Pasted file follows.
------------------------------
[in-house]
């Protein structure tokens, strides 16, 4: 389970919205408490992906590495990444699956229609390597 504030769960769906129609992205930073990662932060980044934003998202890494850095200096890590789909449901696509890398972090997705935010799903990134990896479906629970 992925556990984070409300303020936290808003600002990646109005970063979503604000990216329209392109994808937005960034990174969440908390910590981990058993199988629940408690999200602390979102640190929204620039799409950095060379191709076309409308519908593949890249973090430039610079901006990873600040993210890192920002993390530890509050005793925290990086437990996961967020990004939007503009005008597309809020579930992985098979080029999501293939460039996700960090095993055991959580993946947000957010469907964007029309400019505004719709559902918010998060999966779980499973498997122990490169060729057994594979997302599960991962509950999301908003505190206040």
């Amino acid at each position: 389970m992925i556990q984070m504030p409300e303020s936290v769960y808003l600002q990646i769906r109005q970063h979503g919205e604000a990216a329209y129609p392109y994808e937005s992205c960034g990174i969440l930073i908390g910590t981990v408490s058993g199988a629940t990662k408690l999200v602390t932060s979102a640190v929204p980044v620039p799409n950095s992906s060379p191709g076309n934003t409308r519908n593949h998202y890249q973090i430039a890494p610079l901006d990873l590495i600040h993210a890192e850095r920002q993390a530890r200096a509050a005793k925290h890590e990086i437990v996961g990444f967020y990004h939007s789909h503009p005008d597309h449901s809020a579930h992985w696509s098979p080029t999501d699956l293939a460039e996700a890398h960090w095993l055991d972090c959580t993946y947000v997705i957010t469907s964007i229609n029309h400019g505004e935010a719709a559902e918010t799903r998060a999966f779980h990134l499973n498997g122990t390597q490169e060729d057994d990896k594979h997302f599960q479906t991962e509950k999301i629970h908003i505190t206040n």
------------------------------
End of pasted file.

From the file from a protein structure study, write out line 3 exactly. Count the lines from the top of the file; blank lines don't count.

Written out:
């Amino acid at each position: 389970m992925i556990q984070m504030p409300e303020s936290v769960y808003l600002q990646i769906r109005q970063h979503g919205e604000a990216a329209y129609p392109y994808e937005s992205c960034g990174i969440l930073i908390g910590t981990v408490s058993g199988a629940t990662k408690l999200v602390t932060s979102a640190v929204p980044v620039p799409n950095s992906s060379p191709g076309n934003t409308r519908n593949h998202y890249q973090i430039a890494p610079l901006d990873l590495i600040h993210a890192e850095r920002q993390a530890r200096a509050a005793k925290h890590e990086i437990v996961g990444f967020y990004h939007s789909h503009p005008d597309h449901s809020a579930h992985w696509s098979p080029t999501d699956l293939a460039e996700a890398h960090w095993l055991d972090c959580t993946y947000v997705i957010t469907s964007i229609n029309h400019g505004e935010a719709a559902e918010t799903r998060a999966f779980h990134l499973n498997g122990t390597q490169e060729d057994d990896k594979h997302f599960q479906t991962e509950k999301i629970h908003i505190t206040n």